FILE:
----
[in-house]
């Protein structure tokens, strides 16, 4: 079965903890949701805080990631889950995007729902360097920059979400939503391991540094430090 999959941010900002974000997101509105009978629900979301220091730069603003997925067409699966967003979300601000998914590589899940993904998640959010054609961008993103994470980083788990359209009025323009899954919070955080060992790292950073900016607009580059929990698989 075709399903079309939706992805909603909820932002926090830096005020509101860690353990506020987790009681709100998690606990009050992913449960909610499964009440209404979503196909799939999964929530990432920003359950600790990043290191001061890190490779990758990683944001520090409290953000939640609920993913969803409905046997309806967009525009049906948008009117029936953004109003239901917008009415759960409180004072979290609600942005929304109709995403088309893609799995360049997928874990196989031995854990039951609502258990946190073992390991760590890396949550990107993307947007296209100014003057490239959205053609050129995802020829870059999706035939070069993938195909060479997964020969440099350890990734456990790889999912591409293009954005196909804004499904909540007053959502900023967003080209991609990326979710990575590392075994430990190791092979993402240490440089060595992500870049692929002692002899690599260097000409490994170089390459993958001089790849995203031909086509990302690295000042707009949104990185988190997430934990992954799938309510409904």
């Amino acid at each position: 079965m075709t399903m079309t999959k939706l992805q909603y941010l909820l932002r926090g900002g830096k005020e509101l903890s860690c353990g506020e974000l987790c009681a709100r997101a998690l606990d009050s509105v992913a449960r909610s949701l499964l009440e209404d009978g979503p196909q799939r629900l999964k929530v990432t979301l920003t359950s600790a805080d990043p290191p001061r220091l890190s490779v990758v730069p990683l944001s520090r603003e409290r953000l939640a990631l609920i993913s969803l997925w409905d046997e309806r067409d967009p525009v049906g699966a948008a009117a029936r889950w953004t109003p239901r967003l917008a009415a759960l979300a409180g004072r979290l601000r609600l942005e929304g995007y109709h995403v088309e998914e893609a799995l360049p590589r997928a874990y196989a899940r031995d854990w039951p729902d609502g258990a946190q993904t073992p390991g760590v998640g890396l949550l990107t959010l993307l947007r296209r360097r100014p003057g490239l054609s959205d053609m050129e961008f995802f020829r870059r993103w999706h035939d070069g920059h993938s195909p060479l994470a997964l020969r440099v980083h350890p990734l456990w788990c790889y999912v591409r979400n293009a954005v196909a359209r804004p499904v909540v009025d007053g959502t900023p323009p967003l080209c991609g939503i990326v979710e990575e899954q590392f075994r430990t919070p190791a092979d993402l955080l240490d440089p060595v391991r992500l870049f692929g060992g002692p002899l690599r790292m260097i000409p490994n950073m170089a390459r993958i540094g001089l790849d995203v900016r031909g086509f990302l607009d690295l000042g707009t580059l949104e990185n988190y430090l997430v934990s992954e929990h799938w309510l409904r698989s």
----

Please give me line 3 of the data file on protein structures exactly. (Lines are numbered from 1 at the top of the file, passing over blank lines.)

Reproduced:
């Amino acid at each position: 079965m075709t399903m079309t999959k939706l992805q909603y941010l909820l932002r926090g900002g830096k005020e509101l903890s860690c353990g506020e974000l987790c009681a709100r997101a998690l606990d009050s509105v992913a449960r909610s949701l499964l009440e209404d009978g979503p196909q799939r629900l999964k929530v990432t979301l920003t359950s600790a805080d990043p290191p001061r220091l890190s490779v990758v730069p990683l944001s520090r603003e409290r953000l939640a990631l609920i993913s969803l997925w409905d046997e309806r067409d967009p525009v049906g699966a948008a009117a029936r889950w953004t109003p239901r967003l917008a009415a759960l979300a409180g004072r979290l601000r609600l942005e929304g995007y109709h995403v088309e998914e893609a799995l360049p590589r997928a874990y196989a899940r031995d854990w039951p729902d609502g258990a946190q993904t073992p390991g760590v998640g890396l949550l990107t959010l993307l947007r296209r360097r100014p003057g490239l054609s959205d053609m050129e961008f995802f020829r870059r993103w999706h035939d070069g920059h993938s195909p060479l994470a997964l020969r440099v980083h350890p990734l456990w788990c790889y999912v591409r979400n293009a954005v196909a359209r804004p499904v909540v009025d007053g959502t900023p323009p967003l080209c991609g939503i990326v979710e990575e899954q590392f075994r430990t919070p190791a092979d993402l955080l240490d440089p060595v391991r992500l870049f692929g060992g002692p002899l690599r790292m260097i000409p490994n950073m170089a390459r993958i540094g001089l790849d995203v900016r031909g086509f990302l607009d690295l000042g707009t580059l949104e990185n988190y430090l997430v934990s992954e929990h799938w309510l409904r698989s």